Destiny’s Child released their self-titled debut album 20 years ago, which may seem like the perfect time to reunite for a new record. But the girl group’s longtime manager, Mathew Knowles, strongly disagrees.
“I would highly suggest [to] them not to do that,” the Racism From the Eyes of a Child author, 66, tells Us Weekly exclusively.
Instead, Knowles would prefer to see his daughter Beyoncé and her bandmates Kelly Rowland and Michelle Williams get together again for a concert tour. “What fans want is to see them live,” he says. “What the fans want is to hear those songs that they grew up with. How today’s music is, I would highly suggest it’s a risk of putting out new stuff and it not being successful. That could mess up the tour.”
Destiny’s Child began their musical career in the early ‘90s under the name Girl’s Tyme. They competed (and lost) on Star Search in 1993 before changing their name and signing with Columbia Records four years later. After the departures of original members LeToya Luckett and LaTavia Roberson, DC went on to become one of the most successful girl groups of all time, with hits including “Say My Name,” “Independent Women,” “Bootylicious” and “Survivor.” They released their fourth and final studio album, Destiny Fulfilled, in 2004 before pursuing solo projects. Rowland and Williams, both 37, briefly appeared as surprise guests during Beyoncé’s Super Bowl halftime show in 2013.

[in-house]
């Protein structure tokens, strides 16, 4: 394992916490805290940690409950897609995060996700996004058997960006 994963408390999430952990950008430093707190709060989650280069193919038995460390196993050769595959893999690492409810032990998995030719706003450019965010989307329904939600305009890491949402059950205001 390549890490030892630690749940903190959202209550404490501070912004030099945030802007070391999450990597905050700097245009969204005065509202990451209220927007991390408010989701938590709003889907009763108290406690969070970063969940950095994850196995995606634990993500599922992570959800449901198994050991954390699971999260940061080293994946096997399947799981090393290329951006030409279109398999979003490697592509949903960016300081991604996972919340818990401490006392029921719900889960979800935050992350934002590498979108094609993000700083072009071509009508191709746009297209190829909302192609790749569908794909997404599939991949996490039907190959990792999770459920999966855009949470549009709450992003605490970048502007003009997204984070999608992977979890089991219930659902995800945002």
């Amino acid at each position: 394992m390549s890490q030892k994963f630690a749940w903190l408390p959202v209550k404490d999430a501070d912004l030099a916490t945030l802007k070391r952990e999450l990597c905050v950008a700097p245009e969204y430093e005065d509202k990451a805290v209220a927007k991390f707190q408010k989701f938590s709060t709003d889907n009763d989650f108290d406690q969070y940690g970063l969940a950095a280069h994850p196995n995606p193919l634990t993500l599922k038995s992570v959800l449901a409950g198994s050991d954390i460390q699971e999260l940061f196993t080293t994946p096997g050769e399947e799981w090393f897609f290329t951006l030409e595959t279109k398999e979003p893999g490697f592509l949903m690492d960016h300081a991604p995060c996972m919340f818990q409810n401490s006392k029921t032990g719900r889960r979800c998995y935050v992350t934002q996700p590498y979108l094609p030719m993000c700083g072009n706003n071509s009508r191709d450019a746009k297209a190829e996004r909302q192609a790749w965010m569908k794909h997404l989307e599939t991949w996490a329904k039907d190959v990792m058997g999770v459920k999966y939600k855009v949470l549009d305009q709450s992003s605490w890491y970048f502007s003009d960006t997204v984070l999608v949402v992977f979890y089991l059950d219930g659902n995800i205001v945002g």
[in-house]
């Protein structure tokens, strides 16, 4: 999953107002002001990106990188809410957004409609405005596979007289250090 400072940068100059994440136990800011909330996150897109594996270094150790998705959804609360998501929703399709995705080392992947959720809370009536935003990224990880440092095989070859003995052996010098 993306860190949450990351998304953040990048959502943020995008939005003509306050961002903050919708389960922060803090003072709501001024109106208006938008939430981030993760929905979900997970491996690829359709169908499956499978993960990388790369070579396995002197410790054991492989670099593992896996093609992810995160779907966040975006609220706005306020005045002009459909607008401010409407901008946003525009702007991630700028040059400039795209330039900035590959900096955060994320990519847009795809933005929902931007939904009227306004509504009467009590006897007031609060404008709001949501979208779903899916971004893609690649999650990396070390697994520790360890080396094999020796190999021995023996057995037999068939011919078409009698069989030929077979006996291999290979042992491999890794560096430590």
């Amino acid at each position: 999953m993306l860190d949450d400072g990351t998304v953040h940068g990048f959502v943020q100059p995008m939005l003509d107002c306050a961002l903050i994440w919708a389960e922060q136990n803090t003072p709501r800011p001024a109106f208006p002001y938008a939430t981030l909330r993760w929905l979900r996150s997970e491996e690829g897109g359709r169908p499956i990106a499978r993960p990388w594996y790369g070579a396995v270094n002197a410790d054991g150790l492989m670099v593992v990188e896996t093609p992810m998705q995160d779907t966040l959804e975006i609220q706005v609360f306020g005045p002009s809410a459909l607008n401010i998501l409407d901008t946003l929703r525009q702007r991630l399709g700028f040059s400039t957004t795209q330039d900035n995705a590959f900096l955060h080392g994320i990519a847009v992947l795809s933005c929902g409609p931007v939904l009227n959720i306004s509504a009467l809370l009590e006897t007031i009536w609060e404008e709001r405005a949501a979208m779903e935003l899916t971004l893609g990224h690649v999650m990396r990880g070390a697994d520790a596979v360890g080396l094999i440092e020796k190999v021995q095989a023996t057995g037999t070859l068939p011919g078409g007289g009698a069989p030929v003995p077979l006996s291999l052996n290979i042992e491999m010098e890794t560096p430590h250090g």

According to Knowles, the trio have maintained a close friendship ever since they disbanded. “To this day, they are best friends,” he tells Us. “Most girl groups break up because of a breakup in the friendship. … But these girls are still best friends. So, I can absolutely one day think, like, ‘So, hey, let’s do a tour.’”
The businessman, who is working on a new memoir titled Destiny’s Child: The Untold Story, adds that his favorite DC song is “Survivor” because it has “touched a lot of people in a lot of positive ways.”
In Knowles’ book Racism From the Eyes of a Child, he discusses colorism and his experience growing up during the civil rights movement. He tells Us, “I have managed white boy bands and white girl groups. I know for a fact that the budgets are different — the recording budgets, the advances, the marketing budgets. … Colorism played a role, especially for black women [on] pop radio, from Rihanna, Alicia Keys, Mariah Carey, Nicki Minaj and others.”
With reporting by Marc Lupo.
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